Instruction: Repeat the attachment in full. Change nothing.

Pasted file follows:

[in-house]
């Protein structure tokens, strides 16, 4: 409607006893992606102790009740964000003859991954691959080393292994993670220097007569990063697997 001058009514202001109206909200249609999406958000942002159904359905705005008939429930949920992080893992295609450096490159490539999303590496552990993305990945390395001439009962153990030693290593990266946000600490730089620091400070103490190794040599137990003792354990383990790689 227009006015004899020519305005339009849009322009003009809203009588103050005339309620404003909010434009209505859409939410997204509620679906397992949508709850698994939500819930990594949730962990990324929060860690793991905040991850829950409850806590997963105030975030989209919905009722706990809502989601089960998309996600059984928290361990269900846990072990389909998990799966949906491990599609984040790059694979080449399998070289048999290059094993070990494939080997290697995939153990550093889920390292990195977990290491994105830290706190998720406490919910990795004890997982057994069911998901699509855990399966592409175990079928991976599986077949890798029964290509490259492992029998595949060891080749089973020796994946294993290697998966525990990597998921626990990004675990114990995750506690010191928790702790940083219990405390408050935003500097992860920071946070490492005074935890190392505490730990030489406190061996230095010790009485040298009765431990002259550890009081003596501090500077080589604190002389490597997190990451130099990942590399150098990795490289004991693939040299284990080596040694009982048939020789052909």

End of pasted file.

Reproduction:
[in-house]
């Protein structure tokens, strides 16, 4: 409607006893992606102790009740964000003859991954691959080393292994993670220097007569990063697997 001058009514202001109206909200249609999406958000942002159904359905705005008939429930949920992080893992295609450096490159490539999303590496552990993305990945390395001439009962153990030693290593990266946000600490730089620091400070103490190794040599137990003792354990383990790689 227009006015004899020519305005339009849009322009003009809203009588103050005339309620404003909010434009209505859409939410997204509620679906397992949508709850698994939500819930990594949730962990990324929060860690793991905040991850829950409850806590997963105030975030989209919905009722706990809502989601089960998309996600059984928290361990269900846990072990389909998990799966949906491990599609984040790059694979080449399998070289048999290059094993070990494939080997290697995939153990550093889920390292990195977990290491994105830290706190998720406490919910990795004890997982057994069911998901699509855990399966592409175990079928991976599986077949890798029964290509490259492992029998595949060891080749089973020796994946294993290697998966525990990597998921626990990004675990114990995750506690010191928790702790940083219990405390408050935003500097992860920071946070490492005074935890190392505490730990030489406190061996230095010790009485040298009765431990002259550890009081003596501090500077080589604190002389490597997190990451130099990942590399150098990795490289004991693939040299284990080596040694009982048939020789052909």